Recurrent expenditure of 21 states is higher than than their disbursements from the federation accounts allocation committee FAAC allocations !
A new report published by the Nigeria Extractive Industries Transparency Initiative (NEITI) has shown .
According to a statement signed by Orji Ogbonnaya Orji (pictured), NEITI’s director of communications and advocacy, a total of N8.15 trillion was shared among the three tiers of government in 2019.
The federal government received N3.37 trillion, representing 41.4% of total disbursements; the 36 states, N2.761 trillion (33.9%) while the 774 local governments shared N1.649 trillion (20.2%) of the total disbursements.
“In 21 states of the federation, net FAAC disbursements alone could not service their recurrent expenditure,” the statement read.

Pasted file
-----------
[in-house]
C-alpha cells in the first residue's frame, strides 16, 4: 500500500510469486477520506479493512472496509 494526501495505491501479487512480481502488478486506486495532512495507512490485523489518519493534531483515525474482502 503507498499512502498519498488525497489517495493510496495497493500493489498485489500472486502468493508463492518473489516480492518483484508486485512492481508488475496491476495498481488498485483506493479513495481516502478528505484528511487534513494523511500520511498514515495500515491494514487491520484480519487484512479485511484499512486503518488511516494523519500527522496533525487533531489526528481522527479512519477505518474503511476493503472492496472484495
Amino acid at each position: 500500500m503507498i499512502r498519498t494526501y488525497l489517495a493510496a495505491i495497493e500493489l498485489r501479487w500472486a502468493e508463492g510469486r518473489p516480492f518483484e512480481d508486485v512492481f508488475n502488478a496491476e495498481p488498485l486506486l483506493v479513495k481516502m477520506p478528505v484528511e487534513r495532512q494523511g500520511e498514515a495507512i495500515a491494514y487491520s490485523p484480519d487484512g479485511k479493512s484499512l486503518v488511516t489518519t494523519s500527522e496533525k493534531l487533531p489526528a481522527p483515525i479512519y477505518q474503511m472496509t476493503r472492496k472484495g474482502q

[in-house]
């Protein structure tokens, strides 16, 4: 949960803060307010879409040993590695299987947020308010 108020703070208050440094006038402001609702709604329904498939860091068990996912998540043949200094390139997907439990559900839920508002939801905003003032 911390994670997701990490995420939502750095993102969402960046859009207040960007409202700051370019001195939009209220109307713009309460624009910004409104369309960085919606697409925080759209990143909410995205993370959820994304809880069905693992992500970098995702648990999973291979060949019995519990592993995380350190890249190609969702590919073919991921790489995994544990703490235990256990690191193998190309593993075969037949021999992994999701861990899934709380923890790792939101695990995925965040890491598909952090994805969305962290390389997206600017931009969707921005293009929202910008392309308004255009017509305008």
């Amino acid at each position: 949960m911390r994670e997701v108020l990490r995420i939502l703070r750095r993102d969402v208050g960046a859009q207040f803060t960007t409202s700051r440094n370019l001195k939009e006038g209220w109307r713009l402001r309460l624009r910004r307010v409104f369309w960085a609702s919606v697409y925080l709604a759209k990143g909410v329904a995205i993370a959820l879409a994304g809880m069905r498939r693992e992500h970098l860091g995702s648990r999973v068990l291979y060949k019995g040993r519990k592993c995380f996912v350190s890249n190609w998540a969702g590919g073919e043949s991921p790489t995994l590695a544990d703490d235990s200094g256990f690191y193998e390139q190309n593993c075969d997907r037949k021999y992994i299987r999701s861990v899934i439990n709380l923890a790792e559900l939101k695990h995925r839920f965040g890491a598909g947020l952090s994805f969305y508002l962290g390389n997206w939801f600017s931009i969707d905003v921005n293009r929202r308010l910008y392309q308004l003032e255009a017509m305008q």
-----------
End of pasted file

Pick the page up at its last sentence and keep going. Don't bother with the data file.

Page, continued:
“The figures clearly indicated that no state was able to finance its total budget based on FAAC disbursements alone. These states would need Internally Generated Revenues (IGR) to fulfil this purpose,” it read.
“Even with the addition of IGR to FAAC disbursements, no state can independently finance its budget. Thus, all states would be faced with the option of either not fully implementing their budgets or borrowing to achieve this.”
According to the report, Osun and Cross River states have the lowest allocation of N24.14 billion and N36.22 billion while Delta state received the highest disbursement of N218.58 billion.
“Put differently, if we assume that the net disbursements received by both states were fairly constant, then, the amount received by Delta State in 2019 alone can be used to cover disbursements to Osun state in nine years
On the deductions from states’ allocations, the NEITI Quarterly revealed that Yobe state had the lowest deductions of N2.16 billion while Lagos state had the highest deductions of N44.45 billion.
According to the report, “it is striking that the two states with the lowest net disbursements (Osun and Cross River) had the highest deductions (N27.19 billion and N18.55 billion respectively) after Lagos state”.